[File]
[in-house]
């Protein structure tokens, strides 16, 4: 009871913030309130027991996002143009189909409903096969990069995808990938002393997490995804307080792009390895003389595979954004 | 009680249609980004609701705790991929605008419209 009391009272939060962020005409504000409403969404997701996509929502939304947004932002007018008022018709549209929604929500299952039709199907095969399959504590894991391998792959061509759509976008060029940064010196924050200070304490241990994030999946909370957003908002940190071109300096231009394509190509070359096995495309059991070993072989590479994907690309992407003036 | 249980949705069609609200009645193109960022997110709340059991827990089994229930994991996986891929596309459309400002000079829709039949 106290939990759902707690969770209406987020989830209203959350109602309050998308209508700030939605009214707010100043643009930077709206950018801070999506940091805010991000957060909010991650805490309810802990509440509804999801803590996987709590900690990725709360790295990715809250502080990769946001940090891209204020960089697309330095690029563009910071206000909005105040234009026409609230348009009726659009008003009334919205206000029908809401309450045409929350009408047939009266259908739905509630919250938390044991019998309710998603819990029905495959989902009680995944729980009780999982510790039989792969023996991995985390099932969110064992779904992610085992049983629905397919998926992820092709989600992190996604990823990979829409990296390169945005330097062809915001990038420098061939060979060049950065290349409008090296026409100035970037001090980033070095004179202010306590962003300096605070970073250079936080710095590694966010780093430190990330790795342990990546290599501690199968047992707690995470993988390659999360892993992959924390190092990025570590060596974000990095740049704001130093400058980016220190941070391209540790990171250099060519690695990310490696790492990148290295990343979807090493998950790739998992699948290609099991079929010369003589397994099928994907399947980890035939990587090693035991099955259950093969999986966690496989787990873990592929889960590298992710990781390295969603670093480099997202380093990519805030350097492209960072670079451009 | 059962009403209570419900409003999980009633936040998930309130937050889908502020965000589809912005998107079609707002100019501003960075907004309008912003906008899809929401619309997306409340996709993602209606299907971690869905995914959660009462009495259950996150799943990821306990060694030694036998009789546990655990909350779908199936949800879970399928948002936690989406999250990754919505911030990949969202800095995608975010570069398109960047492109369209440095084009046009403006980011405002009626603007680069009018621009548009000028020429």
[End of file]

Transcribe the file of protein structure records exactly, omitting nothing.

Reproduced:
[in-house]
């Protein structure tokens, strides 16, 4: 009871913030309130027991996002143009189909409903096969990069995808990938002393997490995804307080792009390895003389595979954004 | 009680249609980004609701705790991929605008419209 009391009272939060962020005409504000409403969404997701996509929502939304947004932002007018008022018709549209929604929500299952039709199907095969399959504590894991391998792959061509759509976008060029940064010196924050200070304490241990994030999946909370957003908002940190071109300096231009394509190509070359096995495309059991070993072989590479994907690309992407003036 | 249980949705069609609200009645193109960022997110709340059991827990089994229930994991996986891929596309459309400002000079829709039949 106290939990759902707690969770209406987020989830209203959350109602309050998308209508700030939605009214707010100043643009930077709206950018801070999506940091805010991000957060909010991650805490309810802990509440509804999801803590996987709590900690990725709360790295990715809250502080990769946001940090891209204020960089697309330095690029563009910071206000909005105040234009026409609230348009009726659009008003009334919205206000029908809401309450045409929350009408047939009266259908739905509630919250938390044991019998309710998603819990029905495959989902009680995944729980009780999982510790039989792969023996991995985390099932969110064992779904992610085992049983629905397919998926992820092709989600992190996604990823990979829409990296390169945005330097062809915001990038420098061939060979060049950065290349409008090296026409100035970037001090980033070095004179202010306590962003300096605070970073250079936080710095590694966010780093430190990330790795342990990546290599501690199968047992707690995470993988390659999360892993992959924390190092990025570590060596974000990095740049704001130093400058980016220190941070391209540790990171250099060519690695990310490696790492990148290295990343979807090493998950790739998992699948290609099991079929010369003589397994099928994907399947980890035939990587090693035991099955259950093969999986966690496989787990873990592929889960590298992710990781390295969603670093480099997202380093990519805030350097492209960072670079451009 | 059962009403209570419900409003999980009633936040998930309130937050889908502020965000589809912005998107079609707002100019501003960075907004309008912003906008899809929401619309997306409340996709993602209606299907971690869905995914959660009462009495259950996150799943990821306990060694030694036998009789546990655990909350779908199936949800879970399928948002936690989406999250990754919505911030990949969202800095995608975010570069398109960047492109369209440095084009046009403006980011405002009626603007680069009018621009548009000028020429």